Back in 1986, the WWF did not have mats around ringside. Actually, few – if any – promotions put in those mats to help wrestlers break their falls doing moves on the floor, which in most cases are concrete or wood.
Those exposed floors had come into play during prior angles with memorable results, such as when Ray Stevens gave Jimmy Snuka two piledrivers on the concrete or Greg Valentine delivered a vertical suplex on the floor to Pedro Morales.
But perhaps no other incident at ringside could match what Jake “The Snake” Roberts did to Ricky “The Dragon” Steamboat in May 1986. The two were scheduled to compete on Saturday Night’s Main Event, which was an NBC show that Continue reading
Bobby “The Brain” Heenan was one of those guys in wrestling who had great comedic talent.
Whether you watch some of his classic stuff from the AWA with Nick Bockwinkel and catch him at his best in the WWF (I loved his reaction when Paul Orndorff fired him on Tuesday Night Titans), Heenan could really crack you up.
One of the biggest laughs “The Brain” got out of me occurred in Madison Square Garden in Continue reading
It seems to me that when the WWE started its Hall of Fame, the top five or 10 longest reigning WWF Heavyweight champions should have automatically been inducted in the initial years. As we know, that has not happened, but a big step in the right direction occurred on Monday Night Raw this week with the news that Bob Backlund was going into the hall’s 2013 class.
Backlund is technically a three-time former WWF champion, although I believe the official record books still say two-time. That’s because in 1979, Backlund did a quickie title exchange in Japan with Antonio Inoki that was not publicly acknowledged at the time (and still isn’t talked about often).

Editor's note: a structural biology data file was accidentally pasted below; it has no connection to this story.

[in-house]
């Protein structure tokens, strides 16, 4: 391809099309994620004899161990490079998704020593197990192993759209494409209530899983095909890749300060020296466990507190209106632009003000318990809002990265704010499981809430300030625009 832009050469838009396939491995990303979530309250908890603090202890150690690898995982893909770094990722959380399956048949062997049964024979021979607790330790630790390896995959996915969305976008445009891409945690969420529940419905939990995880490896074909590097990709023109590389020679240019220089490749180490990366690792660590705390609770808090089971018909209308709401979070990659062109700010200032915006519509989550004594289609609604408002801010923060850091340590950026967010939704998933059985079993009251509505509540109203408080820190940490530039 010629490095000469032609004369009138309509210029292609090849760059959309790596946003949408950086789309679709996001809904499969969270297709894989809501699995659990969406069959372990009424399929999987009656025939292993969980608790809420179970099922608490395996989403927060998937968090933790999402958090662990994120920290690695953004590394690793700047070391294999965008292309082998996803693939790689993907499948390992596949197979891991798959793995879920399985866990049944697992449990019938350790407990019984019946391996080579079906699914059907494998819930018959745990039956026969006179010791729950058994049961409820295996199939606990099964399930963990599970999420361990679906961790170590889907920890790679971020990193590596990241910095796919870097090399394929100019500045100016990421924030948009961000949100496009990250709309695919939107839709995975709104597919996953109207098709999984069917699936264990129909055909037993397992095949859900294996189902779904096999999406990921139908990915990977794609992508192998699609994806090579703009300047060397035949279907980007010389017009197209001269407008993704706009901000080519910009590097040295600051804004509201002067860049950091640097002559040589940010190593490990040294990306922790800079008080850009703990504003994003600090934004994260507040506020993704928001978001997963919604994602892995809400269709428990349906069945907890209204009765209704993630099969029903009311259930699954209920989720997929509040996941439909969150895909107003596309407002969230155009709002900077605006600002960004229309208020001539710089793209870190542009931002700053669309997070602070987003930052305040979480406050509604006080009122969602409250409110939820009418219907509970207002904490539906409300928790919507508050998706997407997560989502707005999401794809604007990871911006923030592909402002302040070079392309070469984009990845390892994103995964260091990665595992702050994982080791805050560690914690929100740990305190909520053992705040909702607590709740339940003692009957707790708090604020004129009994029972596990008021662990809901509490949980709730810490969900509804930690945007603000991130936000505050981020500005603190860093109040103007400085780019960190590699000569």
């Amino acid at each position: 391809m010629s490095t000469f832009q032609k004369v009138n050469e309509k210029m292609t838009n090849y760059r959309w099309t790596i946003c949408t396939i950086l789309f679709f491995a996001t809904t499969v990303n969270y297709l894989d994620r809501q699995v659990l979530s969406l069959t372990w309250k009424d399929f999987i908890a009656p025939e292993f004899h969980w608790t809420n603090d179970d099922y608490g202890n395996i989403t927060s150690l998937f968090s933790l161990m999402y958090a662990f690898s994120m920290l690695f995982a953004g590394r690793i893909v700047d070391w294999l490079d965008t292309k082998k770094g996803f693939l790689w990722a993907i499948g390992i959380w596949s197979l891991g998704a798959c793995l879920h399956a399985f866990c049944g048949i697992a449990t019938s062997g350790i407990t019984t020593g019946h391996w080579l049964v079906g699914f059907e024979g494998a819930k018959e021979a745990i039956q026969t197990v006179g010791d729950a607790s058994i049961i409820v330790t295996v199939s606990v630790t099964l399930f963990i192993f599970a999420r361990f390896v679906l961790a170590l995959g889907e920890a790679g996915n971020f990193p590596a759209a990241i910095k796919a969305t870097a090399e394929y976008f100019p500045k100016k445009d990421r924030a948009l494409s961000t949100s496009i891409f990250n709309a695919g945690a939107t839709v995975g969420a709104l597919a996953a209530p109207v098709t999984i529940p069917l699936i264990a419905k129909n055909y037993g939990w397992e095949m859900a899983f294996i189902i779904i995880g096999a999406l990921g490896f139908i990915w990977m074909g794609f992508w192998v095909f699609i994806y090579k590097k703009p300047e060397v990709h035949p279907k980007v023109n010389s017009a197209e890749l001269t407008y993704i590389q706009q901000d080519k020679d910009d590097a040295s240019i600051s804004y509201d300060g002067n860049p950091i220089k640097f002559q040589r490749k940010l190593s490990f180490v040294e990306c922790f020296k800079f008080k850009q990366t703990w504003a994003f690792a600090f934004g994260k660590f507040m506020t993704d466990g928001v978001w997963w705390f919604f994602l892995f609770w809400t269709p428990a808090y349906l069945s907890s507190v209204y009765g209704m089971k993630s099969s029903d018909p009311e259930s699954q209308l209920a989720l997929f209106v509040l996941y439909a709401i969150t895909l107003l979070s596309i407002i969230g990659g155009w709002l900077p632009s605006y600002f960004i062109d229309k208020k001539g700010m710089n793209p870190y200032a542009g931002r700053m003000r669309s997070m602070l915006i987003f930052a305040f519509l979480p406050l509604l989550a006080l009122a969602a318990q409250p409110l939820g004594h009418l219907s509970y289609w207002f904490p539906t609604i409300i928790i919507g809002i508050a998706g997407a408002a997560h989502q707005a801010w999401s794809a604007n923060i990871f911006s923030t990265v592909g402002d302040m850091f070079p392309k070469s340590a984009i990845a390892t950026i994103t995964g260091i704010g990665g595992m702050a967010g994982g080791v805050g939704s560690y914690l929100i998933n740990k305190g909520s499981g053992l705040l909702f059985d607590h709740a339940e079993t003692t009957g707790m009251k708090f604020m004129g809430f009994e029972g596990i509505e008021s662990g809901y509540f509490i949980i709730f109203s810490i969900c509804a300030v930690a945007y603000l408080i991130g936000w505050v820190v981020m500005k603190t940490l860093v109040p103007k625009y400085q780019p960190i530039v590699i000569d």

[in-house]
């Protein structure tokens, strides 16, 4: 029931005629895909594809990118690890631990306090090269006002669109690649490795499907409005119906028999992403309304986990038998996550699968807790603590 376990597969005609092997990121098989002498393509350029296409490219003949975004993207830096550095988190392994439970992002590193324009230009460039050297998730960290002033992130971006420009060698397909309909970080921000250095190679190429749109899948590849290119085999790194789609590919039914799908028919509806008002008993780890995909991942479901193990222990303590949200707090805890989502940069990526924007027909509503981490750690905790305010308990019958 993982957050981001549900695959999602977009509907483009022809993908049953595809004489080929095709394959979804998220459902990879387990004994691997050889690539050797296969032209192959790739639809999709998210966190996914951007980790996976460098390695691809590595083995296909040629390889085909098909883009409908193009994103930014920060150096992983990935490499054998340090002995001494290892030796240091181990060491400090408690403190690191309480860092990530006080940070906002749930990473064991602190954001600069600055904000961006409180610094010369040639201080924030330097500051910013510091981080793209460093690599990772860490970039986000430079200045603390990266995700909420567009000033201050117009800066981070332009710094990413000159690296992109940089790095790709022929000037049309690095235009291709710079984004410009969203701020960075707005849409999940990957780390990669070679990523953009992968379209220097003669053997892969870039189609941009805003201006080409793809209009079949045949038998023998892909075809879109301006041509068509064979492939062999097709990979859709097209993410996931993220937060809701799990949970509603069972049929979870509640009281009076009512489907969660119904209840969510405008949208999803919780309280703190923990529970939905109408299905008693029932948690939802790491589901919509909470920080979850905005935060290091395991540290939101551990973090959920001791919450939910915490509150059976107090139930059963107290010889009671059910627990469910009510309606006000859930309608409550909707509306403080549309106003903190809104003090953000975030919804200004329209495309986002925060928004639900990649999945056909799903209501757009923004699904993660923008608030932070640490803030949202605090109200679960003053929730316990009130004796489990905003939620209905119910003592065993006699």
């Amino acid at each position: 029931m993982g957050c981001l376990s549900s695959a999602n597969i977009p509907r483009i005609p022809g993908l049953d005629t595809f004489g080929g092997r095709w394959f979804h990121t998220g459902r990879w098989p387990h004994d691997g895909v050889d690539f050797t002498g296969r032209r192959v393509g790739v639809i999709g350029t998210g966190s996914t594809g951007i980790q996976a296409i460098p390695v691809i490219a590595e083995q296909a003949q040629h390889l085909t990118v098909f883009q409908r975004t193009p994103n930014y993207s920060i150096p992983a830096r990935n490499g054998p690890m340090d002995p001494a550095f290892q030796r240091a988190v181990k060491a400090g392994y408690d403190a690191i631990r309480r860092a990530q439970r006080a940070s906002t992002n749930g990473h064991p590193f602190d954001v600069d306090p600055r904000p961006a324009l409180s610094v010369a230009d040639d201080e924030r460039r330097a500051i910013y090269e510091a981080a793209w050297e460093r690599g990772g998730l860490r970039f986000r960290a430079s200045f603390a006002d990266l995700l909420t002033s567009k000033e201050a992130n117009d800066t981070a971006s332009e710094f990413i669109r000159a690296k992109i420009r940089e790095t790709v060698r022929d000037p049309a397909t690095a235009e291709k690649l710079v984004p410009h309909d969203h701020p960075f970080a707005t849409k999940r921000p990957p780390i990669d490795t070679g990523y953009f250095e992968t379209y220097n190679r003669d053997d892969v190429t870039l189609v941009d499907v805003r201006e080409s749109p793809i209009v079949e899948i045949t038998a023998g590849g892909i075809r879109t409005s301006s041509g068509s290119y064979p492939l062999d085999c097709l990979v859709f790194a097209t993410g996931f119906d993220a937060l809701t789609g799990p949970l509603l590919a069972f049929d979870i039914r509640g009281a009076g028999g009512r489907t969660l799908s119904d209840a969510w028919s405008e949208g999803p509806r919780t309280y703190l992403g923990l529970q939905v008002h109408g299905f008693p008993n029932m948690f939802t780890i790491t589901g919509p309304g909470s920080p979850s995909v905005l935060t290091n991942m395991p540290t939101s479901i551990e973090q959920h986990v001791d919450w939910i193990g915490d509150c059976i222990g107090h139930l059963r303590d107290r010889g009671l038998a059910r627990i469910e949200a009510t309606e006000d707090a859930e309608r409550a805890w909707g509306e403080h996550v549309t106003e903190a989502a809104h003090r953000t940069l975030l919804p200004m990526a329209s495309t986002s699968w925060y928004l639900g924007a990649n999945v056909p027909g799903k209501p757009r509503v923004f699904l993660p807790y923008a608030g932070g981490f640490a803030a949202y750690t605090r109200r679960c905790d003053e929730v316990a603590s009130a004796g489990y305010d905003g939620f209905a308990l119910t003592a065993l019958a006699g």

Taking the brief Inoki run out of the picture, Backlund held the belt from February 1978 until December 1983, nearly six years. Take that, CM Punk.
As was the case back in those days, Continue reading
- Ultimate Warrior (who’d you’d probably never recognize these days without his face paint) Continue reading
The death of Chief Jay Strongbow on April 3 will no doubt set off some memories of long-lost wrestling fans who watched him in the WWF in the 1980s (and the WWWF in ‘70s).
Strongbow — who was actually Italian — became synonymous with the WWF due to his tenure there. Many of us who grew up in the ‘80s best remember him for his tag team with “brother” Jules Strongbow, and the duo won Continue reading
Pedro Morales and Magnificent Muraco feuded on and off for nearly two years from 1981 into 1983 over the Intercontinental Title.
Muraco originally beat Morales for the belt in June 20, 1981, at the Philadelphia Spectrum. However, it is Morales’ win over Muraco to regain the title on November 23, 1981, that sticks particuarly in my memory thanks to a great finish in the match.
The scene was Madison Square Garden and a Texas death match. After a solid bout, Muraco attempted to use brass knuckles, but as he swung Continue reading